The fossil fuel industry has an unwavering grip on our political system, our environment and, in the most extreme of scenarios, is leading the decline of sustainable life on Earth. This is about more than just living in a world without polar bears. This is a very real existential threat. We must fight back — and college campuses are the perfect place to start sending this message to the fossil fuel industry: Your profits do not take priority over our planet.

This year’s 10 Days of Global Health, an annual series of events focusing on public health issues around the world, is adding elements that deal with campus issues in the wake of the Amherst Uprising movement. The events run from Tuesday, Dec. 1 through Friday, Dec. 11.

The series is primarily led by GlobeMed and also run by Amnesty International, Humans of Amherst, the Pride Alliance, the Student Health Educators and the Public Health Collaborative.

The Social Project Work Group is preparing a plan to introduce social clubs for a trial period next semester, following an information session at the Powerhouse on Thursday, Nov. 19 in which the group solicited possible themes for social clubs from students. The work group plans to release a poll to the student body this week to determine which clubs will make the final cut for the trial period.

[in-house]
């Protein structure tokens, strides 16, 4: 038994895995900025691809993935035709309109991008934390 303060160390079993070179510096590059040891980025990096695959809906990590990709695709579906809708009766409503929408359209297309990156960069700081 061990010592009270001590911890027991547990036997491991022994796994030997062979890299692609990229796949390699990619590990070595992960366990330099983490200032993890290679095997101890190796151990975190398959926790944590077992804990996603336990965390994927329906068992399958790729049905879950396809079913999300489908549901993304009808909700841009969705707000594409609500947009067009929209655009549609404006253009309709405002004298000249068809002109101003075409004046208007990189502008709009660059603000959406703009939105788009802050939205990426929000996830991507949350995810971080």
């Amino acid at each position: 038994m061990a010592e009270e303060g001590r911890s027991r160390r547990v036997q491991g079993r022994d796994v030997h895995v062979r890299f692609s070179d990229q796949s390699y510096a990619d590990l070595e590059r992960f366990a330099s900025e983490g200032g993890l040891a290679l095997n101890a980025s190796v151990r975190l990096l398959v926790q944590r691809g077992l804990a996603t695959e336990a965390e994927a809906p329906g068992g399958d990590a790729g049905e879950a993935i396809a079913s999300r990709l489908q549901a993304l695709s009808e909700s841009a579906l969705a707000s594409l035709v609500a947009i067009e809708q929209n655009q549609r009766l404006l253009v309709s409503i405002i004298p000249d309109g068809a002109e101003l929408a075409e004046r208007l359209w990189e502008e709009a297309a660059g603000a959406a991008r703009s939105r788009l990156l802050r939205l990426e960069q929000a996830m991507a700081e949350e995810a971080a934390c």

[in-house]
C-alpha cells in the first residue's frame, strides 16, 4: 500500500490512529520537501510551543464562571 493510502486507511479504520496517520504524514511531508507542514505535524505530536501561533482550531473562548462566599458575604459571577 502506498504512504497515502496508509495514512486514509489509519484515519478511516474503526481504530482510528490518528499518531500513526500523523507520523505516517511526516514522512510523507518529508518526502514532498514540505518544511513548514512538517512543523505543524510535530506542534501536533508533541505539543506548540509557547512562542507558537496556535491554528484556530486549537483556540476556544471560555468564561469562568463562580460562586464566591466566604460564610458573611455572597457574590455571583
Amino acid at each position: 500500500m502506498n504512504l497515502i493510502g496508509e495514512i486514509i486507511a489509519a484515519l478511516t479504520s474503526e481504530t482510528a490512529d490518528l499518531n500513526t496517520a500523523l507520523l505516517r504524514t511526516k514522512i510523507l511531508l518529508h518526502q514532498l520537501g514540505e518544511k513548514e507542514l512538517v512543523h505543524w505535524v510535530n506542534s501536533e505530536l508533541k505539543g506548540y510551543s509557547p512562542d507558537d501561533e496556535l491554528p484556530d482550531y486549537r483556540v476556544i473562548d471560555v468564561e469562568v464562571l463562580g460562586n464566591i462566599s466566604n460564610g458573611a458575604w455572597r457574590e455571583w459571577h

Pulitzer Prize-winning writer and critic Margo Jefferson spoke about the experience of growing up and becoming aware of race in the Center for Humanistic Inquiry on Monday, Dec. 7. The event was focused on Jefferson’s recently published memoir, “Negroland.” Jefferson is a professor of writing at Columbia University and has worked as a theater critic for the New York Times. In 1995, she won a Pulitzer Prize for a work of criticism published in the New York Times.

A newly reestablished group, the Asian Students Association, has seen a surge in membership in the weeks following November’s Frost sit-in. This fall a group of students has revitalized the organization, which they say aims to foster solidarity among Asian students of different national backgrounds.

Assistant Professor of English in Film and Media Studies Pooja Rangan earned her bachelor’s degree at Oberlin College and her master’s and doctorate degrees at Brown University. Her specialties include documentaries and critical theory.

Since last June, when Steph Curry and the Warriors proved once and for all that small-ball could win an NBA championship, there has been a lot of speculation about how the rest of the league would respond, and Golden State’s historic start this year has only added fuel to the fire. Golden State has perfected small-ball by surrounding the historically great shooting of duo Curry and Klay Thompson with unselfish, athletic players like Draymond Green, Harrison Barnes and Andre Iguodala.